Referring next to FIGS. 5A and 5B, an attack tree identifying a system with AND-OR decomposition is shown by a graph 42 and a textual expression 44. In this example, in order to compromise mission G0, an attacker has to first compromise any one of subsystems G1, G2 or G3. To compromise subsystem G1, an attacker has to first compromise subsystems G4 and G5. To compromise subsystem G3, an attacker has to first compromise either subsystem G6, or both subsystems G8 and G9. One goal of the present disclosure is therefore to initially identify which of subsystems G1, G2 or G3 is the most critical to the mission.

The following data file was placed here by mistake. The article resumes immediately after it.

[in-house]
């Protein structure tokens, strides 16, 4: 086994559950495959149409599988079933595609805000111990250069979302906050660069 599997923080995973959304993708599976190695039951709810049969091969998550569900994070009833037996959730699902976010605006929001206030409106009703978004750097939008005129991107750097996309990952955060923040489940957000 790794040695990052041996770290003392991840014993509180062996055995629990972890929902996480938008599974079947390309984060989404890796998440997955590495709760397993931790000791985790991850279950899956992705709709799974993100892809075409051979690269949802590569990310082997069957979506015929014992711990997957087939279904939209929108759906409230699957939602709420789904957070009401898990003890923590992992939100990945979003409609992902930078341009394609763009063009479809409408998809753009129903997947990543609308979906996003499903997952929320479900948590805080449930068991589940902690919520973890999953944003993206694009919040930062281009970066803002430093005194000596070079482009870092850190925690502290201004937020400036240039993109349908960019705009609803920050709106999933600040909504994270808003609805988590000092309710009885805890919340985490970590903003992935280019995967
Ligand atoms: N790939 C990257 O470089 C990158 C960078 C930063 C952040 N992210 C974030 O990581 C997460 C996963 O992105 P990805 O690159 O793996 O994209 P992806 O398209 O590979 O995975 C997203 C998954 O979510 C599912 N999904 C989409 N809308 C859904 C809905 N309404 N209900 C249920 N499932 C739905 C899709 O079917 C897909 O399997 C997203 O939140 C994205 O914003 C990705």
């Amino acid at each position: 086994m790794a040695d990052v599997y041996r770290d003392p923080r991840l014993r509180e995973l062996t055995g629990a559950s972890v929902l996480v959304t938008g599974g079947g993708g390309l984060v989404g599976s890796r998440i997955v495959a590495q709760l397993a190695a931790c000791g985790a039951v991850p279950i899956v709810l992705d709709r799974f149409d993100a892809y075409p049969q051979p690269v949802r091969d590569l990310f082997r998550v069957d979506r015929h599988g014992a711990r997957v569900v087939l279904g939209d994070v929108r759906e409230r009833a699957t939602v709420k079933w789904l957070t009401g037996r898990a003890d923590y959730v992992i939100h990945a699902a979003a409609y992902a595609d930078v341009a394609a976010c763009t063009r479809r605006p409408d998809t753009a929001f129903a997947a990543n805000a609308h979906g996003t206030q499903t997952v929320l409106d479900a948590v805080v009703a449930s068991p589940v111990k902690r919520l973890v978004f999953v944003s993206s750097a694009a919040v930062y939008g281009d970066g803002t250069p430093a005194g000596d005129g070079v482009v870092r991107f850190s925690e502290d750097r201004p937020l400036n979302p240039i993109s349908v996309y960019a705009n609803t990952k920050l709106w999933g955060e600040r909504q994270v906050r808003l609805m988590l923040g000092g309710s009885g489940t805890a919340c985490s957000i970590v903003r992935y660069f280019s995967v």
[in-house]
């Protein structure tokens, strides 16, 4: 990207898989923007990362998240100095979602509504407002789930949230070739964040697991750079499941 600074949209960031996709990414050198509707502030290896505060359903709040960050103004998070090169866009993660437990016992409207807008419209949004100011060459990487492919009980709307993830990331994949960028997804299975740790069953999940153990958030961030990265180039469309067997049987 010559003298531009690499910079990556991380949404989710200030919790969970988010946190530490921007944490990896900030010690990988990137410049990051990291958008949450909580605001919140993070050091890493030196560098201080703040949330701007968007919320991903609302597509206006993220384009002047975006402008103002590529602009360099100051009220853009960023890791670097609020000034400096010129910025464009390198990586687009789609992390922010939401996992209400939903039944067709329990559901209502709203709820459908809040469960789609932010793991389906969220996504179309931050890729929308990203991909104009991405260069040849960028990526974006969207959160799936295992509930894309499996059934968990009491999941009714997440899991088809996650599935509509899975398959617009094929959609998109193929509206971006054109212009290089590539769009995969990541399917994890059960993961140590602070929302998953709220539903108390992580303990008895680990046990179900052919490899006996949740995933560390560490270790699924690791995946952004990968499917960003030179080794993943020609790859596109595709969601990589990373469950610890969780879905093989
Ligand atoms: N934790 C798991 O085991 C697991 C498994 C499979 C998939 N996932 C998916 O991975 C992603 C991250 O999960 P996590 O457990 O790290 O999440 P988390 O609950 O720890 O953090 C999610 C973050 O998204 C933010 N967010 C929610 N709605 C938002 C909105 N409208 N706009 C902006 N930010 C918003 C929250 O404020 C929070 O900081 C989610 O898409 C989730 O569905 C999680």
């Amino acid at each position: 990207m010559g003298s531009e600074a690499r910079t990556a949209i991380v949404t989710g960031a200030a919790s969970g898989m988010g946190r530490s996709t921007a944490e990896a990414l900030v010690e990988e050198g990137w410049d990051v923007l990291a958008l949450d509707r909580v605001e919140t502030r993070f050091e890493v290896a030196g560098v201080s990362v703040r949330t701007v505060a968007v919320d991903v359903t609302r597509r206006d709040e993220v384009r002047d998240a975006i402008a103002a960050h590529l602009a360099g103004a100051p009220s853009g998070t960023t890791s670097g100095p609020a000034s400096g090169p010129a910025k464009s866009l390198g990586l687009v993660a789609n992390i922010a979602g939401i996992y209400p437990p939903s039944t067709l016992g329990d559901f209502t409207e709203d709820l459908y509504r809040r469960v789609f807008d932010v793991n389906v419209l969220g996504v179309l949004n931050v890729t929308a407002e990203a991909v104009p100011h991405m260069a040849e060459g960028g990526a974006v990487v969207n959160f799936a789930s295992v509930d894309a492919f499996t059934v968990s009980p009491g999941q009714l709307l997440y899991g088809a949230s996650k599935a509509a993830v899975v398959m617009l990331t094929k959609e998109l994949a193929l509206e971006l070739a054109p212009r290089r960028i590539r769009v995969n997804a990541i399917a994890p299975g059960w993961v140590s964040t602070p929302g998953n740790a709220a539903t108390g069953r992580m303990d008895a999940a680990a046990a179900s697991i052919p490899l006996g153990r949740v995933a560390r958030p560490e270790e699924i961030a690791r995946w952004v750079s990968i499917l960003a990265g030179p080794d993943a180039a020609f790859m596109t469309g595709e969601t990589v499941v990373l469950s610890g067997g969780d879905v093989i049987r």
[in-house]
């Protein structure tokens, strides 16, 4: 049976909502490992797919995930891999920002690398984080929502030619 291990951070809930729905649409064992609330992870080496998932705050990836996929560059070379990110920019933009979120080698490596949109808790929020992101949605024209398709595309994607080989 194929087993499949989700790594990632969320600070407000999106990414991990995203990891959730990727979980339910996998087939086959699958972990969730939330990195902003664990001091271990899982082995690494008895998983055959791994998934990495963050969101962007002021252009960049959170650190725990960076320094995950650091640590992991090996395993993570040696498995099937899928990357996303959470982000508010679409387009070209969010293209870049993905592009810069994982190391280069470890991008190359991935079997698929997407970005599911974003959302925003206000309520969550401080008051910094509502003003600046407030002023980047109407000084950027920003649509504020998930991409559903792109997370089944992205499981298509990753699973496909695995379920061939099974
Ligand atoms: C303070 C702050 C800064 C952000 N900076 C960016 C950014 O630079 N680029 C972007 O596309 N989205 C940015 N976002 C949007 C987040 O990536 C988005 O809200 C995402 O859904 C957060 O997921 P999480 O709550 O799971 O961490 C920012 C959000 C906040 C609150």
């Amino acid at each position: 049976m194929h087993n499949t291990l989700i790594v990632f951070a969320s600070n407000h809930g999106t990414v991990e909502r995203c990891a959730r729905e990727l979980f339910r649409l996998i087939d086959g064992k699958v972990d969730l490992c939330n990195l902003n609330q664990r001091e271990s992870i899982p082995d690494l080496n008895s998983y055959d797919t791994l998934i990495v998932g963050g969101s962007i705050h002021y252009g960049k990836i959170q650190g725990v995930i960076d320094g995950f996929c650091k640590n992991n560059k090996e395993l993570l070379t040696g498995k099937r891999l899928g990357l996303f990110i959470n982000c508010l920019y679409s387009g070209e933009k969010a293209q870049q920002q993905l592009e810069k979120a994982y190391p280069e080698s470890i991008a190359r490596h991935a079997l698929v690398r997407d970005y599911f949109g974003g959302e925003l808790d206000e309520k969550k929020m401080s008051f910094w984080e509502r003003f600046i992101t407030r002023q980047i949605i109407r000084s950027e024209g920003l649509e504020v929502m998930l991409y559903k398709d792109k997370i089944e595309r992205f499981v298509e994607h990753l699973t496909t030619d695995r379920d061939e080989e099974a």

As best seen in reference to FIG. 6, using a travel reservation example, the feasibility of supporting exception-handling in the context of a BPEL program for the present disclosure is provided. BPEL is provided as an example only. The disclosure is not limited to a specific program. Many companies provide services on the Internet for supporting automated business-to-business (B2B) applications, such as in this example, a travel reservation process. Business processes as referred to herein in general contain a set of activities that represent both business tasks and interactions between a variety of Web services. Because of standardization trends, the need to coordinate Web services to support various business processes in loosely coupled B2B environments is becoming more critical. BPEL provides a program which is adaptable for business processes.